What are the Key Components of Influencer Marketing?
1) Planning Your Influencer Marketing Strategy
Developing a successful influencer marketing strategy takes planning.
Jeremy Shih, co-founder of Dynamis World, manages influencer marketing campaigns for a variety of celebrity, social influencer and public influencer clientele. “The ideal influencer marketing campaign happens when the solutions of your business product or service directly sync with the fan and follower needs of your enlisted influencer,” he explains.
“If you keep this key principle in mind, then the first step to successful influencer marketing is to determine exactly who commands the attention of the audience you are targeting,” Shih says. Look to your existing customers or your target audience as a starting point: Who do they follow on social media? Who do they engage with regularly? Use these findings to make a list of prospective influencers.
What makes an influencer?
SocialChain describes an influencer as, “an individual that has a significant audience, who listens and makes decisions based on his/her opinions.” And influencers come in various shapes and sizes:
- Industry experts
What measurements can be applied?
When I’m identifying influencers for a product launch, awareness campaign or other call to action (for engagement at a later stage), I think about:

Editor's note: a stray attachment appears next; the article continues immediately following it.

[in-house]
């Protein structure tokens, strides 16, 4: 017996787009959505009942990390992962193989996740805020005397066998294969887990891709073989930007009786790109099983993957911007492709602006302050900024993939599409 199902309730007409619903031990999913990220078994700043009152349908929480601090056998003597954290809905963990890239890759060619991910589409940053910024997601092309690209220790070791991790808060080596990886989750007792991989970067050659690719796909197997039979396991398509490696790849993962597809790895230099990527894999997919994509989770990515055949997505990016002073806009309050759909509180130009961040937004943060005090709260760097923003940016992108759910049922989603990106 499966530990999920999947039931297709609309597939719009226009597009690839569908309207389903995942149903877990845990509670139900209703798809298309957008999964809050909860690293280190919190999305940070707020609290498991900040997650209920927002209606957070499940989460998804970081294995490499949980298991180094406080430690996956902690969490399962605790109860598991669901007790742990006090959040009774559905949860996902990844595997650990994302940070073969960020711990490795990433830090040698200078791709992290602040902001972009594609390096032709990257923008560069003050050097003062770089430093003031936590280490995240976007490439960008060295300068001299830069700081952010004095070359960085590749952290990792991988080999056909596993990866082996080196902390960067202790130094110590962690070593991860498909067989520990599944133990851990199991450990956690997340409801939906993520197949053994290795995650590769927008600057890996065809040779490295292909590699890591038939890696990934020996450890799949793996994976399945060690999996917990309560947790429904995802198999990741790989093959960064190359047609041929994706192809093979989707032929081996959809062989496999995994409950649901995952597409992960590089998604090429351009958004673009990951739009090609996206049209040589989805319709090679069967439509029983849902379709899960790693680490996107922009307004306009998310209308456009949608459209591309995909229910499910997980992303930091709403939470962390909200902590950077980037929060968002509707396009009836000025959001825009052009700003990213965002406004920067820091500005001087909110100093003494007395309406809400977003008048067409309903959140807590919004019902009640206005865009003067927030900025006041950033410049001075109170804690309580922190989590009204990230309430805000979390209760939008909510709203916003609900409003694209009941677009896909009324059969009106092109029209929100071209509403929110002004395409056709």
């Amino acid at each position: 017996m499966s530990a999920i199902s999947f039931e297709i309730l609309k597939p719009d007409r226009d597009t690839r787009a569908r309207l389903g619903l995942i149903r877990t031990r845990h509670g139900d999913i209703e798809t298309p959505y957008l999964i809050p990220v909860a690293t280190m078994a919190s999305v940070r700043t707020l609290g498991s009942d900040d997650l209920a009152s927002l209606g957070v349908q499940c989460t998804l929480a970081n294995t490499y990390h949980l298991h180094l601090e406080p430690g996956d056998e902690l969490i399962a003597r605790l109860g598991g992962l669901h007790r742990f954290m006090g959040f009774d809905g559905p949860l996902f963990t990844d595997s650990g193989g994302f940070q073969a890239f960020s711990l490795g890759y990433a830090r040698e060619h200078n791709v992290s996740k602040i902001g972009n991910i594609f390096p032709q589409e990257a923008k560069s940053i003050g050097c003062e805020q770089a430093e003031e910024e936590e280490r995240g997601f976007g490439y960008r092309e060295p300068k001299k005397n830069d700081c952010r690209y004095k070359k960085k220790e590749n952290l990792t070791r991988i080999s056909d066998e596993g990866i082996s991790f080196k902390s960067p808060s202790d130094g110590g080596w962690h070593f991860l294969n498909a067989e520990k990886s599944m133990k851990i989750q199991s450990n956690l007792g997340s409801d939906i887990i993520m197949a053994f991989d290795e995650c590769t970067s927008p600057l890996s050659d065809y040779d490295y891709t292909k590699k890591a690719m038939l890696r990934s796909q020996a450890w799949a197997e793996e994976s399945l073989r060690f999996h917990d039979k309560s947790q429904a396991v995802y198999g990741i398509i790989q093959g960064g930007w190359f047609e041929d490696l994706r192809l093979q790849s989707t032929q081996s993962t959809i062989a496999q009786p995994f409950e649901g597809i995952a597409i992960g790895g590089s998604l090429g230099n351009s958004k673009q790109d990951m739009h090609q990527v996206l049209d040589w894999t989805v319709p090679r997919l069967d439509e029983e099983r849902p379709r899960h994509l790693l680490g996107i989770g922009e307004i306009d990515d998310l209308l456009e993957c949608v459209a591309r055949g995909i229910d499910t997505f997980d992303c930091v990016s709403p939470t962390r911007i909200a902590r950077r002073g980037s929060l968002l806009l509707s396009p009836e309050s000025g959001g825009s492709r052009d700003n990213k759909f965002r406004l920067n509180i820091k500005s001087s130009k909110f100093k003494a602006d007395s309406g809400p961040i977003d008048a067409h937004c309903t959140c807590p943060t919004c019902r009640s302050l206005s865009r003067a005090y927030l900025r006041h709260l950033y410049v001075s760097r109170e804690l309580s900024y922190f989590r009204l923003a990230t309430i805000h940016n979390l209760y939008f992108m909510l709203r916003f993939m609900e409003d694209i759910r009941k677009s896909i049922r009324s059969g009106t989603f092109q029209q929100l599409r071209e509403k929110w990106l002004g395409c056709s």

- The number of followers / fans that person has
- How often do they use their social presences? How many posts per day/week?
- How often do they mention brands? Which brands?
- How likely are they to mention my brand / product?
- How many replies / comments do they receive when reviewing or talking about a brand?
- Are they generally positive, neutral or negative about brands within my industry?
On average, every $1 spent on influencer marketing returns $6.50 in earned media value
2) Influencer Identification & Selection
Depending on your companies budgets and resources there are two main ways to identify influencers.
Google – This use to be the main way brands and agencies found influencers to connect with. This method requires individual searches, then scanning webpages for contact info, and then populating spreadsheets to keep track of it all.
Your Networks – This method of connecting with influencers sits in the middle of a database and a marketplace. A network has relationships with the influencers, but will require that you go through them to reach out.